Bengalis have had a special place for fish in their hearts and palates for centuries, and the bond seems to only grow stronger every passing year. From the delectable fish fry to golden fried jumbo prawns, fish dishes never fail to whet palates of Bengalis across the city and there’s a good chance that the ingredients for the tasty morsel came from Sir Stuart Hogg Market’s fish range, more popularly the New Market fish range. Fish is sold all over Kolkata, but among the iconic fish markets in the city, New Market reigns supreme. Among the 30-odd establishments currently in business at New Market, the name of B.C. Ojha and their business of fish commands centre stage.
It was in 1934 that B.C. Ojha set up his first stall in the market and within a very short time, he added seven more stalls to the business. Occupying about 50 sq ft of area each, these stalls remain largely unchanged complete with the same wooden storage trunks that can stock close to 1,000 kilos of fish. Samir Kumar Ojha took over the reins in the years since and the business continued to flourish commanding acclaim from all corners of the country. Today, the next generation of the family has taken charge of different sections of the business. Shivaji Ojha is in charge of the sales on the New Market premises.
However, not all is well at the market, where the conditions are now precarious and unhygienic. In a conversation with My Kolkata, Shivaji Ojha shares his knowledge about the conditions and also the future prospects of the market.
Things were a lot better even 20 years ago and the infrastructure was not as it is today, says Ojha. “Among the many problems we face is the obvious fact that customers face extreme difficulty in coming to the market and then in parking their vehicles. Secondly, the fish market as you see it today, has become a very unhygienic place. Sadly, it is undoubtedly one of the filthiest markets where such extreme volumes of products are dealt with on a regular basis.” There is no system in place to wash the market and things have taken a turn for the worse since the pandemic, he adds. “It will shock many to know that ever since the days of the pandemic, this market complex has not gone through a hard wash — something it obviously requires.”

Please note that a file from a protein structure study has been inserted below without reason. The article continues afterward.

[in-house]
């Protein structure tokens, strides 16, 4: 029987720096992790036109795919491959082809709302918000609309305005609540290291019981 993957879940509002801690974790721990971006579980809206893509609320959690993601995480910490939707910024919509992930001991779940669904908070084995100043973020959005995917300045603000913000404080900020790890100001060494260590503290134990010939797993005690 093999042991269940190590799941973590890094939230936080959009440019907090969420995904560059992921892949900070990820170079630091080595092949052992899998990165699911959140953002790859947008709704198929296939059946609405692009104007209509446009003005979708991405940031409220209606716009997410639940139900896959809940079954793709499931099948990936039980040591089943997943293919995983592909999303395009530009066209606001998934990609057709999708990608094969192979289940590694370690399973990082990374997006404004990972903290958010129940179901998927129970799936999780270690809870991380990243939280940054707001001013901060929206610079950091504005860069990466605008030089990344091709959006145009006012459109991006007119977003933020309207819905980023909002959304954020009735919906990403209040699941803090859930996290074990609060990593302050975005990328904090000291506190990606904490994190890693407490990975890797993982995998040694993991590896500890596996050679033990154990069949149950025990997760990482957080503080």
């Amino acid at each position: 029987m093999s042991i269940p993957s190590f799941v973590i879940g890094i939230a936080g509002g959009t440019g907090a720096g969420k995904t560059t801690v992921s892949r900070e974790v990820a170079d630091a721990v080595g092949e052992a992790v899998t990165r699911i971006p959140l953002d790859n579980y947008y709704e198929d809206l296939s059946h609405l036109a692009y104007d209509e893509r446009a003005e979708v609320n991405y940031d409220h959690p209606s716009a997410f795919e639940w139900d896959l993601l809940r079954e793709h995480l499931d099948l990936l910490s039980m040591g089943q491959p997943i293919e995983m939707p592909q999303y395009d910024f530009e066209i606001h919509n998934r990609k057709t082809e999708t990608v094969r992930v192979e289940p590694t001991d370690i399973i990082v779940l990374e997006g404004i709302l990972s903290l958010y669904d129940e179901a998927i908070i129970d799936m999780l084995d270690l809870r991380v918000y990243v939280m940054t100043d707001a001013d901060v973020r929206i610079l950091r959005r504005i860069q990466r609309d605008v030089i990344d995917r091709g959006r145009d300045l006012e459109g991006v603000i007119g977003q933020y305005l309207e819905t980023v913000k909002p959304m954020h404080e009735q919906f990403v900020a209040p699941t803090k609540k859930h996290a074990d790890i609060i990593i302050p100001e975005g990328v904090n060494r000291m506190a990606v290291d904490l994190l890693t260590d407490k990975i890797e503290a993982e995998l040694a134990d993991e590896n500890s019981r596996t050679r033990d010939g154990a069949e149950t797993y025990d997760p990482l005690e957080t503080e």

Not only do buyers find it difficult to access the market and find parking, the sellers operate under unhygienic conditions
They procure water on their own account from far away and try to wash the surroundings “as best as we can”, he continues. “What makes it more horrendous is the fact that the entire drainage system has collapsed and no water from the market is able to drain into the sewerage systems. There is no system of supplying water to the market and the one and only borewell we had now lies in a non-working condition. The sweepers deputed by the corporation do a cursory act of cleaning and are gone in no time.” They take away the garbage that the shop owners leave out every day, but do not clean the premises with water — a regular practice even ten years back, but something that has become obsolete after the pandemic, says Ojha. “We have been told that the underground sewer line is completely bust and the water has stopped draining completely. We do bring in sweepers, but all they can do is clean the pits which get clogged again in no time.”